Oliver v. State

Annotate this Case

431 N.E.2d 98 (1982)

Wiley OLIVER, Appellant, v. STATE of Indiana, Appellee.

No. 181S9.

Supreme Court of Indiana.

February 15, 1982.

*99 Ralph E. King, Public Defender of Vigo County, Terre Haute, for appellant.

Linley E. Pearson, Atty. Gen., Carmen L. Quintana, Deputy Atty. Gen., Indianapolis, for appellee.

DeBRULER, Justice.

Appellant was charged with and convicted of two armed robbery offenses pursuant to Ind. Code ยง 35-42-5-1. In the separate offenses he was charged with the armed robbery of Richard Wilbur, an agent of Church's Fried Chicken on March 30, 1980, in Vigo County and the armed robbery of Michael Servie, an agent of an I.G.A. Store on the same date and in the same county. He received a twelve-year sentence on each count to run concurrently, and now appeals challenging the denial of the trial court of his motion to discharge for failure to bring him to trial in conformity with Ind.R. Crim.P. 4(B)(1), and the sufficiency of evidence to convict in several respects.


Appellant moved for a trial within seventy days pursuant to Ind.R.Crim.P. 4(B)(1). The cause was set for trial to commence on July 7, 1980, the last day allowing compliance with the rule. On July 1, 1980, the trial court ordered the prospective jurors to report on July 8, and in response to a July 7 motion of the appellant for discharge and a motion of State for continuance, reset the trial for July 8 and released appellant on his own recognizance on the charges, but required him to be recognized for appearance on a probation violation charge stemming from a prior conviction and the arrest on the two pending outright charges. In denying appellant's motion for discharge the trial court explained that the heavy trial schedule of the court including a required adversary probable cause hearing had prompted his decision to delay commencement of the trial to July 8. The trial court also denied a second motion for discharge filed on July 8.

The actions of the trial court on July 1 are correctly to be characterized as having been done on the court's own motion and as having been the effective decision delaying the trial beyond the time limit. Such action is consonant with the rule if based upon congestion of the court calendar. Harris v. State, (1971) 256 Ind. 464, 269 N.E.2d 537. That condition was fulfilled *100 here. The release of appellant on his own recognizance in the pending outright charges likewise satisfied the condition of the incorporated requirement of Criminal Rule 4(A) that the defendant be released on his own recognizance. There is no right granted in the rule to a speedy trial upon pending probation or parole revocation proceedings stemming from the same conduct or episode; and no right to release from confinement because of related revocation action is contemplated in the rule when the defendant is detained beyond the time limitation for trial on charges.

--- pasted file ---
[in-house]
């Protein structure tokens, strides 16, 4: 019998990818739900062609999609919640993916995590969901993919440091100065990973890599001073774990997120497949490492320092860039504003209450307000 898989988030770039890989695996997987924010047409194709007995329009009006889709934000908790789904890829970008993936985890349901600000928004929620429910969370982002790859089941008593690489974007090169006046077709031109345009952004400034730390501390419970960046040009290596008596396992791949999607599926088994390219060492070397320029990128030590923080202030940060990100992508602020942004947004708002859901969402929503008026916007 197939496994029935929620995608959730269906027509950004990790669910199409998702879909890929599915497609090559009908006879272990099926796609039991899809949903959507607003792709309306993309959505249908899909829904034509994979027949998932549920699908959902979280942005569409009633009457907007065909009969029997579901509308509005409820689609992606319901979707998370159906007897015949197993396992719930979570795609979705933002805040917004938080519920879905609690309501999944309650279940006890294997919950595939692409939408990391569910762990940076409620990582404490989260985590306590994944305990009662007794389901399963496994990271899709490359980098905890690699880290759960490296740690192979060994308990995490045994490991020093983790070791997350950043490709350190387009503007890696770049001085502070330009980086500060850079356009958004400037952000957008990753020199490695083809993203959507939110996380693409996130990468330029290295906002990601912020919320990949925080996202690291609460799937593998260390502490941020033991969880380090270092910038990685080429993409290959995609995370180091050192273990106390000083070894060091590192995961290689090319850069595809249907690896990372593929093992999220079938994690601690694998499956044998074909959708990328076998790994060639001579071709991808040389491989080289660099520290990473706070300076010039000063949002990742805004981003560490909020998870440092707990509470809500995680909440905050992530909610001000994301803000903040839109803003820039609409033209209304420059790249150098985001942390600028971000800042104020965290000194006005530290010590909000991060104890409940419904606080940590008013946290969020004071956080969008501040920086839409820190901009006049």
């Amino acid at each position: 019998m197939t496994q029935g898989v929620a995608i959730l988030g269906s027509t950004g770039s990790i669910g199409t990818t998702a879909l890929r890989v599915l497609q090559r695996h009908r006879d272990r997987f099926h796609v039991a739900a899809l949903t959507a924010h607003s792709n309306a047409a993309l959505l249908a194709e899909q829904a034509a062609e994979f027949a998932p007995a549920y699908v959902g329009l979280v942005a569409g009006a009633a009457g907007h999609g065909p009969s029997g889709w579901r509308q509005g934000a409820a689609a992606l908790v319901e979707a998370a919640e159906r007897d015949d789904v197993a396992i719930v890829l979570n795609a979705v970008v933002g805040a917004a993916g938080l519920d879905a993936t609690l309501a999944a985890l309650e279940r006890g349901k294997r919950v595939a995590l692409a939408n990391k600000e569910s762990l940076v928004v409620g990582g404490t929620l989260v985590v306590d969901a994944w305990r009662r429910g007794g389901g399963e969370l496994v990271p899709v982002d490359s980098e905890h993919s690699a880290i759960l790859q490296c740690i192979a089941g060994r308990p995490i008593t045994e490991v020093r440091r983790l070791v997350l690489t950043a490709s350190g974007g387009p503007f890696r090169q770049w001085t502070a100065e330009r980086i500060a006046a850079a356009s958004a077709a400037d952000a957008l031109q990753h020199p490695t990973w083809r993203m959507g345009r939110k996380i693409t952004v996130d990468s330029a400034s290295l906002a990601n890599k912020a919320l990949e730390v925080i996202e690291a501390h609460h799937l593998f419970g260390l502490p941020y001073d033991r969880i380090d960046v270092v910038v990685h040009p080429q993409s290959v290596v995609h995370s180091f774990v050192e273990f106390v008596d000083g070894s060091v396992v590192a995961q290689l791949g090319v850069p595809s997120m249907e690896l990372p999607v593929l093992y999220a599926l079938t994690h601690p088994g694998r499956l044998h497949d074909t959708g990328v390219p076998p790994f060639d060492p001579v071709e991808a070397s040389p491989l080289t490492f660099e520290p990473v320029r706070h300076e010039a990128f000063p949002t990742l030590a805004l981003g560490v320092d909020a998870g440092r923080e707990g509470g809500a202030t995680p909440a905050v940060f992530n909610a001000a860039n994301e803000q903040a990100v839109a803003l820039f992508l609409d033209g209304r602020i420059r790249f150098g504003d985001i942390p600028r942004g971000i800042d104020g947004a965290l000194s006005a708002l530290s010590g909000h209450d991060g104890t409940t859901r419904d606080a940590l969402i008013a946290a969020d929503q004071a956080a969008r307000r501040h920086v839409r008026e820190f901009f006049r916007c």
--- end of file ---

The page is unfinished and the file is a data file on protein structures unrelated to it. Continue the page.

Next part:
Appellant contends that the evidence serving to identify him as the perpetrator of the robbery of Mr. Wilbur at the restaurant and to prove that Mr. Wilbur handed over any money because of the threat of force, was insufficient. In dealing with this question on appeal we do not weigh the evidence nor resolve questions of credibility but look to the evidence and reasonable inferences therefrom which support the verdict. Smith v. State, (1970) 254 Ind. 401, 260 N.E.2d 558. The claim will be rejected if from that viewpoint there is evidence of probative value from which a reasonable trier of fact could infer that appellant was guilty beyond a reasonable doubt. Glover v. State, (1970) 253 Ind. 536, 255 N.E.2d 657; Taylor v. State, (1973) 260 Ind. 64, 291 N.E.2d 890.

Joseph Adbydya, an employee of the restaurant, was an eyewitness to the events. He testified that appellant entered the place, pulled out a gun, pointed it at Mr. Wilbur and demanded that the cash register be opened. Moments later he saw appellant jump from behind the counter to the lobby area and flee the building. Mr. Adbydya identified appellant as the person who committed the robbery. Mr. Wilbur was not a witness at the trial, but an officer testified that his investigation determined that approximately $450 was taken in the robbery. This evidence was substantial and sufficient to warrant the jury in concluding to a certainty beyond a reasonable doubt that money was taken from Mr. Wilbur by threat of force and that appellant was the person who did so.


Appellant next claims that the evidence was insufficient to identify him as the person who robbed Michael Servie at the I.G.A. store. Mr. Servie testified that appellant entered the store, pulled a gun, and ordered him to hand over all the money. He complied, and appellant fled the store. This description was corroborated by a customer who also identified appellant in trial and by an employee who described the clothing worn by the perpetrator. This was substantial evidence and sufficient to warrant the jury in concluding to a certainty beyond a reasonable doubt that appellant was the person who committed this robbery.

The convictions are affirmed.